Innovation in Digital Media: NPR Fact‑Checks Debates in Real‑Time, Bloomberg Pushes Back Against Facebook
October 13, 2016
With the expansion of digital media and out-sized audience interest in this year’s Presidential election, opportunities for innovation abound. This week, NPR fact-check the debates in real-time, leading to record traffic. Slate, which turns 20 this year, has expanded political coverage to build reader loyalty and wean itself from Facebook; meanwhile, the Wall Street Journal and ESPN, among others, give Facebook’s Instant Articles a pass.
NPR Traffic Hits Record High, Thanks to Real-Time Fact-Checking of Presidential Debates
Despite the commentary about the U.S. being in a “post-fact” election cycle, real-time fact-checking actually drove record traffic to NPR.org during the first Presidential debate, according to NiemanLab. (Traffic figures for the second debate were not immediately available).
During the debates, a team of 20 reporters at NPR.org review a real-time transcript, created with help from a closed captioning service, and then fed into a shared Google doc. The reporters add annotations that are individually approved and then published, sometimes within just a few minutes of the candidates’ proclamations.
Ninety public radio stations across the country embedded the live transcript and commentary and 5 million people viewed it during the first debate, creating the highest traffic day ever for NPR.org. (Anyone accessing the content from their local station’s site was actually viewing content streaming form NPR.org.) Seventy percent of those visitors were on mobile devices, and mobile users spent an average of four more minutes on the site than others, pointing to the pervasiveness of two-screen use, especially for real-time commentary.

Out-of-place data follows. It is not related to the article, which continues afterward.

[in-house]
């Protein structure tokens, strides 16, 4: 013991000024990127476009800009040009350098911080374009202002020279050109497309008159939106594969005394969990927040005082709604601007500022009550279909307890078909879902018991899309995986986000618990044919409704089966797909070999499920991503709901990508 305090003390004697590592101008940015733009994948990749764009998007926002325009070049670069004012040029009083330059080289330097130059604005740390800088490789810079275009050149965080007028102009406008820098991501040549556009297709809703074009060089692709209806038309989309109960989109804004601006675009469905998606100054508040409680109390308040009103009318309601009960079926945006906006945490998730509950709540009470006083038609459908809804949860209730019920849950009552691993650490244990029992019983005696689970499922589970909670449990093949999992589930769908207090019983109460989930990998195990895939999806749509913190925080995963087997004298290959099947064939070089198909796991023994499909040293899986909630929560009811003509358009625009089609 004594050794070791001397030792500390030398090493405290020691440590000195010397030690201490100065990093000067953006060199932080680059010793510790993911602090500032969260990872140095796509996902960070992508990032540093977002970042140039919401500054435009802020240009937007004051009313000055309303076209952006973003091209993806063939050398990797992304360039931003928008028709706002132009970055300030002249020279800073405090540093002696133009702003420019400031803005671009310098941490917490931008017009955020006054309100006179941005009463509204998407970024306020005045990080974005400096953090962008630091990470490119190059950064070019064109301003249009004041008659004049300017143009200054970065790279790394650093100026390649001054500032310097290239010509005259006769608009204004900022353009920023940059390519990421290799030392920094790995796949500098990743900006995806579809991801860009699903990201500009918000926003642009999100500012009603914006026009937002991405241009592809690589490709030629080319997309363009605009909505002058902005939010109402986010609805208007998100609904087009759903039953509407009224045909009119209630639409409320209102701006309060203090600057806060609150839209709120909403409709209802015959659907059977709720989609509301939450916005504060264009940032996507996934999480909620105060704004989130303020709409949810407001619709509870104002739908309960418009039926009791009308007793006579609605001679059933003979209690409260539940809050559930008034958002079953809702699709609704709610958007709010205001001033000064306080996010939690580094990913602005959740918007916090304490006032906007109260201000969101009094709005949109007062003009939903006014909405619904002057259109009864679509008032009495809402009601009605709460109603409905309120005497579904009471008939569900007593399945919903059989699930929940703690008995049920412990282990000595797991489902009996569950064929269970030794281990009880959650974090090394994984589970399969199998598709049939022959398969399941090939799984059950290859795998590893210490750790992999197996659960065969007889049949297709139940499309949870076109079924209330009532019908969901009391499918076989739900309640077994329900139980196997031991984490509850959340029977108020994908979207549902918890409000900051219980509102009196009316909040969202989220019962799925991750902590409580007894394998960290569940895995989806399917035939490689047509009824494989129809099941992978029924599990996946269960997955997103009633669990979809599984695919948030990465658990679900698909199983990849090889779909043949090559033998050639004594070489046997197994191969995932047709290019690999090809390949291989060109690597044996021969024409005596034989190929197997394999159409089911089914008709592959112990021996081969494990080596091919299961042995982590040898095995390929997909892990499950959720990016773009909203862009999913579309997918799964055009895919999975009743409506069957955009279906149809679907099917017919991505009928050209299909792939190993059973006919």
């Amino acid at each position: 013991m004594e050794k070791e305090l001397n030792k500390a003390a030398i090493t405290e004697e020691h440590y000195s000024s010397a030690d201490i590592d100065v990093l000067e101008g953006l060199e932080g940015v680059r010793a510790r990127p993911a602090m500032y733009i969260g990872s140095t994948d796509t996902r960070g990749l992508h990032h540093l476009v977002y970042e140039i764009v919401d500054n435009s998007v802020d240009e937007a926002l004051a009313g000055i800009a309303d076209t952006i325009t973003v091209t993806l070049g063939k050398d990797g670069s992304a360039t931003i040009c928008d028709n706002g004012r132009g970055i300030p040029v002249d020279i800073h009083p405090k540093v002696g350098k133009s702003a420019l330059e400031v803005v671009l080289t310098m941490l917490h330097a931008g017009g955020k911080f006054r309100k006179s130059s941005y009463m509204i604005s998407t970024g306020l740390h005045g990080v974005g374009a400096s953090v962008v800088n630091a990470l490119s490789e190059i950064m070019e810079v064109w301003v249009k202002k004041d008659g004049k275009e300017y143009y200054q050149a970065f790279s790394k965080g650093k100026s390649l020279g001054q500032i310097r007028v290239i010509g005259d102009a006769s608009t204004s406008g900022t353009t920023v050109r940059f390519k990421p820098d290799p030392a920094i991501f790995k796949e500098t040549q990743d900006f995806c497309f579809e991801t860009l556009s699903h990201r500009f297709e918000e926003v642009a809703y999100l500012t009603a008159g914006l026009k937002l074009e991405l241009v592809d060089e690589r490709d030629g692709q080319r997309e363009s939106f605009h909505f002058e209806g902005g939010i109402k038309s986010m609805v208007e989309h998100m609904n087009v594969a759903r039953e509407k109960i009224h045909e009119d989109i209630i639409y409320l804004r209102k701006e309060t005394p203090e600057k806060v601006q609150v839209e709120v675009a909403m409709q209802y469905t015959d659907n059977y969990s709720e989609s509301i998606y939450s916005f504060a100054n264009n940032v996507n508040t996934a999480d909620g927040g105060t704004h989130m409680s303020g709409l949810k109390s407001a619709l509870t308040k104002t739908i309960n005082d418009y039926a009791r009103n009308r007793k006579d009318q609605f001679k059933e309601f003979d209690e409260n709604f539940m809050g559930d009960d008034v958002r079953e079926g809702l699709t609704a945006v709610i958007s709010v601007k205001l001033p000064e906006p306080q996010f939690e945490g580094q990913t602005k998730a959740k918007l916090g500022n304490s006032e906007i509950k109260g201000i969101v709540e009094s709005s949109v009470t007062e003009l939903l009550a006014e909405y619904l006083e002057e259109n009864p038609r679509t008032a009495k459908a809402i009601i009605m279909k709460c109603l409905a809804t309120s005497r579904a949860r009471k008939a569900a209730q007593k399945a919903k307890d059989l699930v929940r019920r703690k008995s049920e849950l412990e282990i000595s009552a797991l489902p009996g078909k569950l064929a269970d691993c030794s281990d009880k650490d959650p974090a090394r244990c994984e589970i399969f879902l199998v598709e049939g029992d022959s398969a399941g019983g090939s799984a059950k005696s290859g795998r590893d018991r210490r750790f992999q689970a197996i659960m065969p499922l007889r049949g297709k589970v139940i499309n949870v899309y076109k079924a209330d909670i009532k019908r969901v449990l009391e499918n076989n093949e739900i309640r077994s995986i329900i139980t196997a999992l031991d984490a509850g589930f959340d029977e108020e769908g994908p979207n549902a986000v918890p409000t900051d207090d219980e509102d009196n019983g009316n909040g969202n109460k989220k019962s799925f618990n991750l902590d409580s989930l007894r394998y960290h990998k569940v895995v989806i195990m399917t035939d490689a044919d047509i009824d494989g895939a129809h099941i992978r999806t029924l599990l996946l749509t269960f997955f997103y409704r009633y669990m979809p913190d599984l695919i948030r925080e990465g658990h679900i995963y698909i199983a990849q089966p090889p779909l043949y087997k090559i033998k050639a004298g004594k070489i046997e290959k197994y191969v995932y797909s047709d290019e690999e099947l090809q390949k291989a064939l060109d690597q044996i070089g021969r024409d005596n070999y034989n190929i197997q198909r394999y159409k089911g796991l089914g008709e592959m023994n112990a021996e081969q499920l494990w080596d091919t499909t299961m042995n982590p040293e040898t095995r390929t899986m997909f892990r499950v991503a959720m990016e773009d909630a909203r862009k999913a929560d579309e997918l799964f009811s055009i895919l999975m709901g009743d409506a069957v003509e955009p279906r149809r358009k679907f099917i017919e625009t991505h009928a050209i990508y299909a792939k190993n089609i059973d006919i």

At 20, Slate Figures Out How to Optimize Reader Loyalty
When Slate was founded in 1996, there was no YouTube, no Google, no Twitter, and no Facebook – an era Slate refers to as “Jurassic Web.” Now, like many other digital media properties, Slate is beholden to Facebook but, according to Digiday, finds it unreliable as a source of referral traffic. With monthly unique visitors numbering about 23 million, Slate has no choice but to compete on quality and value.
With “fly by” Facebook traffic fluctuating between 24 and 35 percent every month, Slate recently mounted a push to cultivate loyal readers so that it could count on them for more reliable traffic. Slate hired more political reporters to boost coverage during the Presidential campaign, and revamped and relaunched its newsletter. The happy result: Site traffic is up 31 percent as of August 2016–and Slate knows that growth is much more predictable and sustainable than what it used to have.
Bloomberg, ESPN, Wall Street Journal Resist Facebook’s Instant Articles
One year after its launch, some notable media giants are still holding out against Facebook’s Instant Articles, including Bloomberg, ESPN, NPR, the Wall Street Journal, the Financial Times, CBS News and others, reports Digiday. The faster load times, those publications seem to believe, don’t offset the loss of control created by pushing content via Facebook’s “ecosystem.”
“[W]hy not create a really fast mobile template ourselves?” Bloomberg Media’s global digital head Scott Havens asked in a story from Digiday. “Publishers are better off controlling their own destinies,” – and that could mean investing heavily in reader engagement.
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